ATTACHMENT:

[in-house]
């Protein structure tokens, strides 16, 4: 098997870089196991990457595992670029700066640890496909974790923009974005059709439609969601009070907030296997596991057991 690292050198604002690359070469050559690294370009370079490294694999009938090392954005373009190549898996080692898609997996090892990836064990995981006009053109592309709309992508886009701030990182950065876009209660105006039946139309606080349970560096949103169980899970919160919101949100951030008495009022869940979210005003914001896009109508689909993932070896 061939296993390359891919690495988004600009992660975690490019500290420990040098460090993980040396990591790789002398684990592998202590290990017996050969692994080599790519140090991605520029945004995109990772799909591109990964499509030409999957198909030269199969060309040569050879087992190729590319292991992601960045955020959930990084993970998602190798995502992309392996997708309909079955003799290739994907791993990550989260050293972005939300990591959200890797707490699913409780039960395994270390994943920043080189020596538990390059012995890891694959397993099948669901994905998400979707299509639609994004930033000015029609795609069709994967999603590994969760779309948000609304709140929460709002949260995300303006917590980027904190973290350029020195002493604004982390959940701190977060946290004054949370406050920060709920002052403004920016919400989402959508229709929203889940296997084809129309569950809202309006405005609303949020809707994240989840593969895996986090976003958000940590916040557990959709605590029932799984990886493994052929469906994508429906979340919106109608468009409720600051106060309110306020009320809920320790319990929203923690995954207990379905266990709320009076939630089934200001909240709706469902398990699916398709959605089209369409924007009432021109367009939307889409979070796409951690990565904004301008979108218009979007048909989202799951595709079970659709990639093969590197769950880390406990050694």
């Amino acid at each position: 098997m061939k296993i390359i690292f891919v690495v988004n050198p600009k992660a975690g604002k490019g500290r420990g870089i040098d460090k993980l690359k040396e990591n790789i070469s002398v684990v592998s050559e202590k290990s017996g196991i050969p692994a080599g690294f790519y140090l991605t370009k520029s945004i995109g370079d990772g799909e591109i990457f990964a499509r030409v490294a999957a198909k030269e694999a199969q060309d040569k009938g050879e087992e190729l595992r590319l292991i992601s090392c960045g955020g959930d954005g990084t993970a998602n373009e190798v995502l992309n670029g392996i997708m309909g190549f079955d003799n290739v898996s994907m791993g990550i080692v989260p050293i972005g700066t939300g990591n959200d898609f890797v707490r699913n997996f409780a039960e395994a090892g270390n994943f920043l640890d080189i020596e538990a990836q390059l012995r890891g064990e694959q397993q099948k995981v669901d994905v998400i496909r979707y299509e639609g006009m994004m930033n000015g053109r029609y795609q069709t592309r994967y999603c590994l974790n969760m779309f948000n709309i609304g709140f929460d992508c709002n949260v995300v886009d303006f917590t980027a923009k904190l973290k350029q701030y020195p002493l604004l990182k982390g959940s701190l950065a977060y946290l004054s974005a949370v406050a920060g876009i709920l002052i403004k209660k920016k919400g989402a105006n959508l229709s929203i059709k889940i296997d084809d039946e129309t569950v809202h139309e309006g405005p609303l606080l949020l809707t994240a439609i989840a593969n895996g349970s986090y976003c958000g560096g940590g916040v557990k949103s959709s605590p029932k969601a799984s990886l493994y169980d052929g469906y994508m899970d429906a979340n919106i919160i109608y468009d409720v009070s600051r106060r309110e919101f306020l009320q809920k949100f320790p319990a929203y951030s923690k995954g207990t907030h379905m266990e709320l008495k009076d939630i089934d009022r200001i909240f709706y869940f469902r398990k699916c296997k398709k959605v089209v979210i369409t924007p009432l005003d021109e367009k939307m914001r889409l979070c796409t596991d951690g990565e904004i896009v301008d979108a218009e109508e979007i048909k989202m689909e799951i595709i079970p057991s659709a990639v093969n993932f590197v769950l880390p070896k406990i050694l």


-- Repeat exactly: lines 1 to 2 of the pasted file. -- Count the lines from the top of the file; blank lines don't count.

[in-house]
């Protein structure tokens, strides 16, 4: 098997870089196991990457595992670029700066640890496909974790923009974005059709439609969601009070907030296997596991057991 690292050198604002690359070469050559690294370009370079490294694999009938090392954005373009190549898996080692898609997996090892990836064990995981006009053109592309709309992508886009701030990182950065876009209660105006039946139309606080349970560096949103169980899970919160919101949100951030008495009022869940979210005003914001896009109508689909993932070896 061939296993390359891919690495988004600009992660975690490019500290420990040098460090993980040396990591790789002398684990592998202590290990017996050969692994080599790519140090991605520029945004995109990772799909591109990964499509030409999957198909030269199969060309040569050879087992190729590319292991992601960045955020959930990084993970998602190798995502992309392996997708309909079955003799290739994907791993990550989260050293972005939300990591959200890797707490699913409780039960395994270390994943920043080189020596538990390059012995890891694959397993099948669901994905998400979707299509639609994004930033000015029609795609069709994967999603590994969760779309948000609304709140929460709002949260995300303006917590980027904190973290350029020195002493604004982390959940701190977060946290004054949370406050920060709920002052403004920016919400989402959508229709929203889940296997084809129309569950809202309006405005609303949020809707994240989840593969895996986090976003958000940590916040557990959709605590029932799984990886493994052929469906994508429906979340919106109608468009409720600051106060309110306020009320809920320790319990929203923690995954207990379905266990709320009076939630089934200001909240709706469902398990699916398709959605089209369409924007009432021109367009939307889409979070796409951690990565904004301008979108218009979007048909989202799951595709079970659709990639093969590197769950880390406990050694």